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3 Main Approaches to Machine Learning Models - KDnuggets

#artificialintelligence

In September 2018, I published a blog about my forthcoming book on The Mathematical Foundations of Data Science. The central question we address is: How can we bridge the gap between mathematics needed for Artificial Intelligence (Deep Learning and Machine learning) with that taught in high schools (up to ages 17/18)? In this post, we present a chapter from this book called "A Taxonomy of Machine Learning Models." The book is now available for an early bird discount released as chapters. If you are interested in getting early discounted copies, please contact ajit.jaokar at feynlabs.ai.


A Logical Neural Network Structure With More Direct Mapping From Logical Relations

arXiv.org Artificial Intelligence

Logical relations widely exist in human activities. Human use them for making judgement and decision according to various conditions, which are embodied in the form of \emph{if-then} rules. As an important kind of cognitive intelligence, it is prerequisite of representing and storing logical relations rightly into computer systems so as to make automatic judgement and decision, especially for high-risk domains like medical diagnosis. However, current numeric ANN (Artificial Neural Network) models are good at perceptual intelligence such as image recognition while they are not good at cognitive intelligence such as logical representation, blocking the further application of ANN. To solve it, researchers have tried to design logical ANN models to represent and store logical relations. Although there are some advances in this research area, recent works still have disadvantages because the structures of these logical ANN models still don't map more directly with logical relations which will cause the corresponding logical relations cannot be read out from their network structures. Therefore, in order to represent logical relations more clearly by the neural network structure and to read out logical relations from it, this paper proposes a novel logical ANN model by designing the new logical neurons and links in demand of logical representation. Compared with the recent works on logical ANN models, this logical ANN model has more clear corresponding with logical relations using the more direct mapping method herein, thus logical relations can be read out following the connection patterns of the network structure. Additionally, less neurons are used.


Some Notes on the Factorization of Probabilistic Logical Models under Maximum Entropy Semantics

AAAI Conferences

Probabilistic conditional logics offer a rich and well-founded framework for designing expert systems. The factorization of their maximum entropy models has several interesting applications. In this paper a general factorization is derived providing a more rigorous proof than in previous work. It yields an approach to extend Iterative Scaling variants to deterministic knowledge bases. Subsequently the connection to Markov Random Fields is revisited.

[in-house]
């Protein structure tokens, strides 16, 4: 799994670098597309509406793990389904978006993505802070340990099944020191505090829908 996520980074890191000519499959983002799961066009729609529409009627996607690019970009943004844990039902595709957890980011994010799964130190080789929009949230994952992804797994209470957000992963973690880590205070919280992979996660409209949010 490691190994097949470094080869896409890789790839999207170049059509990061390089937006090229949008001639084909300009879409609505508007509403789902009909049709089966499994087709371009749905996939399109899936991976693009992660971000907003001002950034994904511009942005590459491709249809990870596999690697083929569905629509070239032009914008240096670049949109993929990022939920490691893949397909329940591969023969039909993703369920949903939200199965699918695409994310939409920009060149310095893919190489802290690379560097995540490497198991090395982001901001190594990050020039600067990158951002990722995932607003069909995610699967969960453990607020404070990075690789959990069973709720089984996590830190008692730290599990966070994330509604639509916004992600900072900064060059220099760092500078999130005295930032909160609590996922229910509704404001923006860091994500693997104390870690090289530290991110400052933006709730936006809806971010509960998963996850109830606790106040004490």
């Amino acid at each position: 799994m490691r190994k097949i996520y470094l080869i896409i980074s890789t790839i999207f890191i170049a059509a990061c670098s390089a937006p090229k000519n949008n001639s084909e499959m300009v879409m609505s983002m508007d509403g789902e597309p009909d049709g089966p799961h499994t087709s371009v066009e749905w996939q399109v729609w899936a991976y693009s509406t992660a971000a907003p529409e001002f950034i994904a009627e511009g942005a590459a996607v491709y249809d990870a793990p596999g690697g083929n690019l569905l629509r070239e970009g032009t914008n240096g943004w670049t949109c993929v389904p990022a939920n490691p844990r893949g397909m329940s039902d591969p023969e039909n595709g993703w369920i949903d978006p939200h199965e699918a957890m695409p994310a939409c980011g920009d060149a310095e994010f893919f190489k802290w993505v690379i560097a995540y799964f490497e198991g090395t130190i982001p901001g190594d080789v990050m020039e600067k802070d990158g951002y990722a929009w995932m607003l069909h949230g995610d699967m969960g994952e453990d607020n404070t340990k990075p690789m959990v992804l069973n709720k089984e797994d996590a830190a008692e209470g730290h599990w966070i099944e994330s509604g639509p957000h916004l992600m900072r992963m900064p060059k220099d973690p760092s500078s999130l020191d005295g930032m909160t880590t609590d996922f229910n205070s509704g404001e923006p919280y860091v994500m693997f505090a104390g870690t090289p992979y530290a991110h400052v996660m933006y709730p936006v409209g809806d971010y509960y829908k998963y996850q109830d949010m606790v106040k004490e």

Paying down metadata debt: learning the representation of concepts using topic models

arXiv.org Artificial Intelligence

We introduce a data management problem called metadata debt, to identify the mapping between data concepts and their logical representations. We describe how this mapping can be learned using semisupervised topic models based on low-rank matrix factorizations that account for missing and noisy labels, coupled with sparsity penalties to improve localization and interpretability. We introduce a gauge transformation approach that allows us to construct explicit associations between topics and concept labels, and thus assign meaning to topics. We also show how to use this topic model for semisupervised learning tasks like extrapolating from known labels, evaluating possible errors in existing labels, and predicting missing features. We show results from this topic model in predicting subject tags on over 25,000 datasets from Kaggle.com, demonstrating the ability to learn semantically meaningful features.


Generating new concepts with hybrid neuro-symbolic models

arXiv.org Artificial Intelligence

Human conceptual knowledge supports the ability to generate novel yet highly structured concepts, and the form of this conceptual knowledge is of great interest to cognitive scientists. One tradition has emphasized structured knowledge, viewing concepts as embedded in intuitive theories or organized in complex symbolic knowledge structures. A second tradition has emphasized statistical knowledge, viewing conceptual knowledge as an emerging from the rich correlational structure captured by training neural networks and other statistical models. In this paper, we explore a synthesis of these two traditions through a novel neuro-symbolic model for generating new concepts. Using simple visual concepts as a testbed, we bring together neural networks and symbolic probabilistic programs to learn a generative model of novel handwritten characters. Two alternative models are explored with more generic neural network architectures. We compare each of these three models for their likelihoods on held-out character classes and for the quality of their productions, finding that our hybrid model learns the most convincing representation and generalizes further from the training observations.